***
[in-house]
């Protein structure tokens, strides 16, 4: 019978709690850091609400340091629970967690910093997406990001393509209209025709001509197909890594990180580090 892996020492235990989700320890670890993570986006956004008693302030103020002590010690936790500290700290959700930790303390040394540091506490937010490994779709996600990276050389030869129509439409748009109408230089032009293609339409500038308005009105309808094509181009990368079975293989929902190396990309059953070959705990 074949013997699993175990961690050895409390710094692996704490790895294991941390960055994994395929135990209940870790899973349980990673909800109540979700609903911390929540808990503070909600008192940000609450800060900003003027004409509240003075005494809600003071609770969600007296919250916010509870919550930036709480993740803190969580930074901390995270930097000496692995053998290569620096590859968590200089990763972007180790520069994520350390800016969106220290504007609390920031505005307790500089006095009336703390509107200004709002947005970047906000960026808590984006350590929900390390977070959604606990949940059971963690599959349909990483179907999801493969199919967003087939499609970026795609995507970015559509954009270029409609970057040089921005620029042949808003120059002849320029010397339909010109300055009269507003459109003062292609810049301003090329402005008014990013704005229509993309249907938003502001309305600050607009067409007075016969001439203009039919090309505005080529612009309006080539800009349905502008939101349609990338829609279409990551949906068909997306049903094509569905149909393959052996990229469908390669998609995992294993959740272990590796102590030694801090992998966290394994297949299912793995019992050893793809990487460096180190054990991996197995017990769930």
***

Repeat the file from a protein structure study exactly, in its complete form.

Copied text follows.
[in-house]
């Protein structure tokens, strides 16, 4: 019978709690850091609400340091629970967690910093997406990001393509209209025709001509197909890594990180580090 892996020492235990989700320890670890993570986006956004008693302030103020002590010690936790500290700290959700930790303390040394540091506490937010490994779709996600990276050389030869129509439409748009109408230089032009293609339409500038308005009105309808094509181009990368079975293989929902190396990309059953070959705990 074949013997699993175990961690050895409390710094692996704490790895294991941390960055994994395929135990209940870790899973349980990673909800109540979700609903911390929540808990503070909600008192940000609450800060900003003027004409509240003075005494809600003071609770969600007296919250916010509870919550930036709480993740803190969580930074901390995270930097000496692995053998290569620096590859968590200089990763972007180790520069994520350390800016969106220290504007609390920031505005307790500089006095009336703390509107200004709002947005970047906000960026808590984006350590929900390390977070959604606990949940059971963690599959349909990483179907999801493969199919967003087939499609970026795609995507970015559509954009270029409609970057040089921005620029042949808003120059002849320029010397339909010109300055009269507003459109003062292609810049301003090329402005008014990013704005229509993309249907938003502001309305600050607009067409007075016969001439203009039919090309505005080529612009309006080539800009349905502008939101349609990338829609279409990551949906068909997306049903094509569905149909393959052996990229469908390669998609995992294993959740272990590796102590030694801090992998966290394994297949299912793995019992050893793809990487460096180190054990991996197995017990769930």